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  • Writer's pictureKrista the Explorer

5 Tips for Staying Safe When Travelling Abroad in 2024

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2024 is set to be a massive year in travel, with so many amazing locations around

the world available with the click of a button. And while travelling is supposed to be a

fun, exciting time, you must never be complacent regarding your safety and security.


That’s because many opportunistic people can strike while you’re abroad,

potentially ruining your entire trip. Thankfully, staying safe is relatively easy – so long

as you bear some critical things in mind.


Below are five simple but effective ways of ensuring you stay safe when travelling

abroad in 2024.


1. Prepare yourself – and your documents

Two Canadian passports with tickets sticking out.
Canadian Passports

Before you travel, preparation is vital. Researching your host country and its customs is one of the best ways of enjoying yourself and avoiding trouble.


Before jetting off, create an itinerary of things you will do and share this with loved ones at home. Include information like where you’re going, where you’re staying, and with whom. Don’t forget to add their contact information and key dates around your trip.


But the preparation doesn’t stop there. When going abroad, every traveller in 2024 should scan and back up any essential documents, such as passports, travel insurance, flight information, reservations, or important bookings.


Keep these digital copies stored in an easy-to-reach folder in your emails or online storage. If something important gets lost, you can get a replacement quicker while abroad or check in to your hotel without delay.


2. Always stay informed about what's happening

Man standing in front of screen at airport with laptop.
Airport

Many things can change while you’re on a trip abroad, some of which can cause significant disruption. These include extreme changes in the weather, civil unrest, or even a health emergency.


For this reason, you must stay informed on what’s happening before and during your trip and who might be nearby to help in your hour of need.


Familiarize yourself with your country’s embassy, and where possible, register your trip with them to ensure that they know you’re nearby in the event of an emergency.


For example, the Smart Traveller Enrollment Program is a free service designed for travellers to enroll for a trip with a U.S. Embassy or Consulate. This way, they can receive timely information about any changes in security and safety, weather alerts, civil unrest, or any other potential disruptions travellers should be mindful of.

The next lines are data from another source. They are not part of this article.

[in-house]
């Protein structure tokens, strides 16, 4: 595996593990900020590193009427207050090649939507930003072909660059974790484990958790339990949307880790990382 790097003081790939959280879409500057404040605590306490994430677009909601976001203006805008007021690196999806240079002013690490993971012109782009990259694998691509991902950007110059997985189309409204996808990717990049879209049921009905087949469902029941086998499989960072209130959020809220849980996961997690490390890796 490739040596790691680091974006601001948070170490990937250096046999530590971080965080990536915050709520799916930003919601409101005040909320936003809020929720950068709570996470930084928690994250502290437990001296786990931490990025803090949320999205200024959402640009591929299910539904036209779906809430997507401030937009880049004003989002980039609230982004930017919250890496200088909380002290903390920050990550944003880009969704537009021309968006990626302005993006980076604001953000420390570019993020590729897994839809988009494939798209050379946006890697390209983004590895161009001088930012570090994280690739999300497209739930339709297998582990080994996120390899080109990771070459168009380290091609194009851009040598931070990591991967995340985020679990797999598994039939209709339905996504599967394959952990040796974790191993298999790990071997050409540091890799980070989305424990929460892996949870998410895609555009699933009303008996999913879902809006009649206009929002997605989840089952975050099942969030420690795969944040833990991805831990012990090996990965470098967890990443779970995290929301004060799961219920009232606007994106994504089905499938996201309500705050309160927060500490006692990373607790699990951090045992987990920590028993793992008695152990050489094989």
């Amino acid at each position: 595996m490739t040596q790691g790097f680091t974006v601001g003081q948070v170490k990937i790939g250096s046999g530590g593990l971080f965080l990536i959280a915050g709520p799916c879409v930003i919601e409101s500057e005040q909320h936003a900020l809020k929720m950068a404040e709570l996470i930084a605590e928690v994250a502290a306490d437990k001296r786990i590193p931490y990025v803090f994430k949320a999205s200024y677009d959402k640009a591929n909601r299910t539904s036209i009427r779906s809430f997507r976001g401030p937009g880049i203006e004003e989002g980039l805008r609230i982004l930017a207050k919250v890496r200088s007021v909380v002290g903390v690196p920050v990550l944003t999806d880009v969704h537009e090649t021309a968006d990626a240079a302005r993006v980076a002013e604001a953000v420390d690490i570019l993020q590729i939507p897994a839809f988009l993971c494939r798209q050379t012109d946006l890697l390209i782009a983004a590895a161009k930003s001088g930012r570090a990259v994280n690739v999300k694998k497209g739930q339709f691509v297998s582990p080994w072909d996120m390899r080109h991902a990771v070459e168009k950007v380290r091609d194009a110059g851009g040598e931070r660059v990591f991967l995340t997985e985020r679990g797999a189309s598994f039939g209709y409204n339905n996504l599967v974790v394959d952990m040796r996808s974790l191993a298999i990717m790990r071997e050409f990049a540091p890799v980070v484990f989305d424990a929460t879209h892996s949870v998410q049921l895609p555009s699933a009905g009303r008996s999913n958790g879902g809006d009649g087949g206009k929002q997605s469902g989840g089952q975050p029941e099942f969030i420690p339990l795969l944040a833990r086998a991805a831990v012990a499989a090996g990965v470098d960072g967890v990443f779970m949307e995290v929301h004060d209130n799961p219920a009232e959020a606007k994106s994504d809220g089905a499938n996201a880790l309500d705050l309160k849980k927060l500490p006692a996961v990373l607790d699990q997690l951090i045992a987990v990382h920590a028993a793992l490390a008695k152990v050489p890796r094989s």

If you need to, you can contact a relevant embassy and get timely assistance, including contacting loved ones, getting help to travel home, or finding a way to continue your holiday.


3. Protect yourself online

Woman typing on laptop with phone and pencils next to it.
Online Protection

Whether checking flight or train times, researching fun things to do in the area, or keeping in touch with family back home, you’ll connect to the internet at some stage throughout your travels. Unfortunately, more cybercriminals are attacking travellers who might have let their guard down and are easy targets.


A virtual private network (VPN) is essential to safeguarding your online activity while on the move. It encrypts your internet connection, preventing criminals from monitoring your activity and snooping on your screen.


A VPN can even protect you on public Wi-Fi networks like airports, cafes, and hotels, which ordinarily pose significant risks to your cyber security. Best of all, many premium VPNs have additional security tools, such as an ad blocker, which can stop intrusive ads from disrupting your screen or consuming unnecessary data when abroad.


4. Don’t forget physical security

Laptop sitting in cafe with coffee cup next to it.
Laptop

Before your trip, remember to set basic protections on your devices. These include setting stronger passwords and PINs and using biometric logins for gadgets. You should enable GPS-location features, such as ‘Find My Phone,’ to quickly relocate a lost or stolen gadget.


Avoid using public charging points to recharge your devices, as these stations can be tampered with in a rising malware attack known as juice jacking. Instead, pack your own chargers and accessories, and if needed, only buy from reputable brands overseas.


Never leave devices unattended or in places where you can’t see them, especially when at tourist hotspots and airports. You should also be wary of people who may look over your shoulder to spy on your screen.


5. Avoid oversharing about your trip

Two men on their travels carrying backpacks and a guitar.
Friends Travelling

As fun and exciting as it might seem, it’s unwise to share too much about your trip, both beforehand and when abroad. That’s because advertising that you’re away can invite local criminals to burglarize your home.


Moreover, cybercriminals might also seize the moment and launch an attack on you as your holiday approaches by pretending to be a booking website, travel agent, or someone related to your trip.


This is especially important if you’re travelling for an extended period. Resisting the urge to share everything could save you from returning to a burgled home.

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